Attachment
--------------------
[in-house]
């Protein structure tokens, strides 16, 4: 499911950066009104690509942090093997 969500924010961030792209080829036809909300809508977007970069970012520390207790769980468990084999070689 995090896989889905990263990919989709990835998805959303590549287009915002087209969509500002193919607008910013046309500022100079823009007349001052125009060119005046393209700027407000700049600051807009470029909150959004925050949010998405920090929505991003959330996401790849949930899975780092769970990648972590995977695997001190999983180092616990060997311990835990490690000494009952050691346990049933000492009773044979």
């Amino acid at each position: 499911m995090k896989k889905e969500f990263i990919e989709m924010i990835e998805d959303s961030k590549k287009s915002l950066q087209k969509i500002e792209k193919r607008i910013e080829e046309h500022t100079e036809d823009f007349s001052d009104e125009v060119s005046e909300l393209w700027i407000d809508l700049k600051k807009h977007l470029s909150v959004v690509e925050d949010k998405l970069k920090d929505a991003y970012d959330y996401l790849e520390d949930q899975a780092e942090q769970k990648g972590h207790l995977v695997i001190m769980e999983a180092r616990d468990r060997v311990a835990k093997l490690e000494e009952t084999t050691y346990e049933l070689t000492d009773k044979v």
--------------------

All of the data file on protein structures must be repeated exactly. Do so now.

[in-house]
């Protein structure tokens, strides 16, 4: 499911950066009104690509942090093997 969500924010961030792209080829036809909300809508977007970069970012520390207790769980468990084999070689 995090896989889905990263990919989709990835998805959303590549287009915002087209969509500002193919607008910013046309500022100079823009007349001052125009060119005046393209700027407000700049600051807009470029909150959004925050949010998405920090929505991003959330996401790849949930899975780092769970990648972590995977695997001190999983180092616990060997311990835990490690000494009952050691346990049933000492009773044979």
């Amino acid at each position: 499911m995090k896989k889905e969500f990263i990919e989709m924010i990835e998805d959303s961030k590549k287009s915002l950066q087209k969509i500002e792209k193919r607008i910013e080829e046309h500022t100079e036809d823009f007349s001052d009104e125009v060119s005046e909300l393209w700027i407000d809508l700049k600051k807009h977007l470029s909150v959004v690509e925050d949010k998405l970069k920090d929505a991003y970012d959330y996401l790849e520390d949930q899975a780092e942090q769970k990648g972590h207790l995977v695997i001190m769980e999983a180092r616990d468990r060997v311990a835990k093997l490690e000494e009952t084999t050691y346990e049933l070689t000492d009773k044979v």